14 May 2010

Falling

I've just got back from a week long trip, with the university, to the west coast of Scotland. We were based in Oban and the week was split into three distinct section: two-and-a-half days climbing, two days canoeing and two days sea kayaking. This post focuses solely on the days spent climbing.

Cheddar Direct (Font 4), Dumbarton Rock.

I headed north on Thursday, leaving Carlisle at mid-day and stopped once, at Dumbarton Rock for a break, but more importantly a bouldering session, before continuing north. I've never climbed on Scottish rock before and I don't think you could have asked for a better venue to break with this tradition than Dumbarton Rock. The place is steeped in history; it was the place where Scottish bouldering was conceived and all the big names of Scottish climbing have cut their teeth on the basalt found here. However, one of the finest climbing DVD's I've seen focuses on the impressive line Dave MacLeod worked, that cuts sharply up the main cliff and this was the main reason for my visit; to look at what is an iconic line of British trad climbing. Needless to say I didn't go near the route, but instead I ticked off the problems on the yellow bouldering circuit featured in the book Bouldering in Scotland, before continuing onto Oban.

The next day I headed further north in the search of more Scottish rock and I ended up an hour up the road at the crags of Polldubh, which is probably the Highlands only roadside crag! We set to the routes on Pinnacle Ridge and having topped out on a VS, named Severe Crack, we found ourselves at the foot of a HVS called Hodad. I think I made a flippant remark: "we'll just pop up this one, seen as we're here" and about twenty minutes later I found myself shouting: "take us. I'm off" and the very next second I found myself in a crumpled pile at the bottom of the crag.

Looking up Hodad (HVS, 5b) after decking out from the penultimate move.

Two pieces of gear had ripped when I fell from the penultimate move, which meant that the ropes didn't really come tight until my feet had connected with the floor. However, I was unhurt and after a quick rest I was back on the route and almost immediately after I was flying through the air having fallen from the last move this time. I came up short of the ground thankfully and after one more half hearted attempt I called it a day and moved on to another route.

This experience was strange though. When we had looked at the fear and anxiety surrounding falling during lectures it was determined that there were four strategies to deal with it: imagery, relaxation, self-talk and embracing it as 'fun'. I didn't really believe this last strategy could ever be adopted, but I found myself enjoying the falling sensation and after the first fall I was perfectly happy to get back on the route. I always thought this would not be the case, instead I thought I would run from the prospect of another fall, but embracing it as 'fun' helped remove the fear and allowed me to focus on the basic act of moving on the rock.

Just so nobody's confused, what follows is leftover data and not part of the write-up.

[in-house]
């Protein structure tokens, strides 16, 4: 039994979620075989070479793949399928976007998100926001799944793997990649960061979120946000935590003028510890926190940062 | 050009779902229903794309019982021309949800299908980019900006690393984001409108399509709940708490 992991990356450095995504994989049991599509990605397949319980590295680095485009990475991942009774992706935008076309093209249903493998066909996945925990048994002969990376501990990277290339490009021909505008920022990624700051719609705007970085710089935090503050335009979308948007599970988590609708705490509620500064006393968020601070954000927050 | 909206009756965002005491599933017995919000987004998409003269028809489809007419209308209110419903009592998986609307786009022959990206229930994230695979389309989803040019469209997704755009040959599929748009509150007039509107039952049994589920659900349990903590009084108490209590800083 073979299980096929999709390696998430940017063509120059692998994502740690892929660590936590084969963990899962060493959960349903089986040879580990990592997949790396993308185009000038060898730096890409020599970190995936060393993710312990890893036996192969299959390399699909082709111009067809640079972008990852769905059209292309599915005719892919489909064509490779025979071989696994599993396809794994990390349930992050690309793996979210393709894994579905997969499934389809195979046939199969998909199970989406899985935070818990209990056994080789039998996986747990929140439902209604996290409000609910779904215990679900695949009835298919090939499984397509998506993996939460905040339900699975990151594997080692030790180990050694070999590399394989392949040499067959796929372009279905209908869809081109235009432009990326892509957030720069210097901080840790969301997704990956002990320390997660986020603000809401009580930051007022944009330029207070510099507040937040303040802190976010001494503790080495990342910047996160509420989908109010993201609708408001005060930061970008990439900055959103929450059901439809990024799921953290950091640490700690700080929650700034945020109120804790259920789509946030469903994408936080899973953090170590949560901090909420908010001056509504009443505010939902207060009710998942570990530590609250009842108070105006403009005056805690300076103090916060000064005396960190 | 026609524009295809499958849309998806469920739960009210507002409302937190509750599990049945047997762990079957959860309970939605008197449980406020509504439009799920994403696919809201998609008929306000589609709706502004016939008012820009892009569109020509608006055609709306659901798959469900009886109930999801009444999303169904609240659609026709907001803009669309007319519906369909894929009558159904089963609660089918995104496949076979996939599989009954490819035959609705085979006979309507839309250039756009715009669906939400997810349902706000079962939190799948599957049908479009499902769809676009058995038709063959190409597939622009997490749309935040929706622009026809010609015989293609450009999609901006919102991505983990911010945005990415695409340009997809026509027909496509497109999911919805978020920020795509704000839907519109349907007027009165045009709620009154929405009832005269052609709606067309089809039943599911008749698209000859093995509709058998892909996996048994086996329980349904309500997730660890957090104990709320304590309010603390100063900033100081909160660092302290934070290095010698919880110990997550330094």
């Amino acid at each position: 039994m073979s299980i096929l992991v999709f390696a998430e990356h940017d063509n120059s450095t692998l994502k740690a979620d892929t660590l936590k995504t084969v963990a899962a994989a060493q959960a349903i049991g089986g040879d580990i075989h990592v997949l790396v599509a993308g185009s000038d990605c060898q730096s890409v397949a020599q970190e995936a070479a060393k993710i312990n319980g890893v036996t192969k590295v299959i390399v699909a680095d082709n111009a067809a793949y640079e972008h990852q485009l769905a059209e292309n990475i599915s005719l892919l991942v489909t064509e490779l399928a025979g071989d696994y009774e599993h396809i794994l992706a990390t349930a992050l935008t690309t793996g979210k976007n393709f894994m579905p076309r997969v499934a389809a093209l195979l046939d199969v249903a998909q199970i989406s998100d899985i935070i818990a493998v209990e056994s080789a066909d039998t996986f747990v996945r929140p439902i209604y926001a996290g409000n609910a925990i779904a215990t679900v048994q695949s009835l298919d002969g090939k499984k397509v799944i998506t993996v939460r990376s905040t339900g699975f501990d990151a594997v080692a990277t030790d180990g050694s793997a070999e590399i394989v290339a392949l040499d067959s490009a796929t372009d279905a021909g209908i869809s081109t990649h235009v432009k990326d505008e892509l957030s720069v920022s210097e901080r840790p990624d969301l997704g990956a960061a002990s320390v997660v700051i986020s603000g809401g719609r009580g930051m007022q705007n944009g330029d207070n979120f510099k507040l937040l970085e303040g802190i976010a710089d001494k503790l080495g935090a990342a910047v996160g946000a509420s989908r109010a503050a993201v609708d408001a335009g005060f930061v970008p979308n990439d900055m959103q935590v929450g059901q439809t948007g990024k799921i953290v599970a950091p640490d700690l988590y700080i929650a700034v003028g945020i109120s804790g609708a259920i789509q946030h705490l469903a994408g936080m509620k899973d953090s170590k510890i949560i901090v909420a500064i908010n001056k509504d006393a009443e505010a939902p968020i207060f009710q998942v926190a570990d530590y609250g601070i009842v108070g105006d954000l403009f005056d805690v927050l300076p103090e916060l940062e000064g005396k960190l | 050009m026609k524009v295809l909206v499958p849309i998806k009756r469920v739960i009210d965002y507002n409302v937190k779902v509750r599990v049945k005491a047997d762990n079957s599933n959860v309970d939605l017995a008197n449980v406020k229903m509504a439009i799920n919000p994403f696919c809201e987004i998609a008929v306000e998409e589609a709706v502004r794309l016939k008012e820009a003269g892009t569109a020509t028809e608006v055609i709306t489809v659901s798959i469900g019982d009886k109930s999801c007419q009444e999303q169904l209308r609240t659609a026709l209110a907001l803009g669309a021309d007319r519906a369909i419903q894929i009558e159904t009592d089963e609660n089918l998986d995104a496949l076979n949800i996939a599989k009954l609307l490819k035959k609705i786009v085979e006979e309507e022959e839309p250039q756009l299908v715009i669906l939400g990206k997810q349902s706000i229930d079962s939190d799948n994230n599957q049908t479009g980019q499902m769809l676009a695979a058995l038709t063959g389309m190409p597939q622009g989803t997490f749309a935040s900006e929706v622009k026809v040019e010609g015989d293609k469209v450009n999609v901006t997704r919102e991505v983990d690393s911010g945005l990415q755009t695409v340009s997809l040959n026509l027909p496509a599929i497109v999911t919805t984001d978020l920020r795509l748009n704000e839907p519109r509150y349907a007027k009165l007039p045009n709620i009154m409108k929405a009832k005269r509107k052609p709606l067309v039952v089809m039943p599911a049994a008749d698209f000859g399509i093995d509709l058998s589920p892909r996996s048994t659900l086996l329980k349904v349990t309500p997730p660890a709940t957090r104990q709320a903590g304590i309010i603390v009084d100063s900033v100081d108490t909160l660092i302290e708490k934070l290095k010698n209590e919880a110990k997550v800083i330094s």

That evening we planned our final day of climbing and it turned into a proper adventure, which started at 6am in the morning and finished at 9pm that evening. The reason for such an early start was because of the need to catch the first ferry to the Isle of Mull so that the crags on the outlying island of Erraid could be taken in.

On the Isle of Mull heading for... you've guessed it... the Isle of Mull.

It was a bit of a mission to get to the crags; not only was there a forty-five minute ferry crossing, but also an hour long drive across the length of Mull and then a forty-five minute walk through the Sound of Erraid and across the island to the far south-western corner. However, it was worth every minute and every penny; it could quite easily go down as my best day's climbing ever.

Approaching Erraid off the Isle of Mull in the hope of taking in the climbs on the Upper Teir of the Main Crags.

The routes were on ten to twelve meter high granite cliffs and if that wasn't enough the setting was one of the best; golden white beaches, crystal-clear water, lapping waves, fisherman setting lobster pots and yachts sailing around the coast. What more could you want? Did I say there wasn't a single cloud in the sky and there was only the lightest of sea breezes.

Is this Scotland? One Dead Puffin (HVS, 5a), which features on the front cover of Scottish Rock: Volume 1.

We spent a good five hours at the crag and there wasn't that much need to climb, but we still did, just sitting in such a location is an activity in itself and in someways it was a shame we had to leave at 4pm to catch the last ferry back to the mainland. It would have been nice to have spent another day, week, month or even a year at the crag.

Heading back to Oban after a successful day.

More pictures of the week can be found here.

Good lines, stay safe and see you on the wet stuff...
Iain

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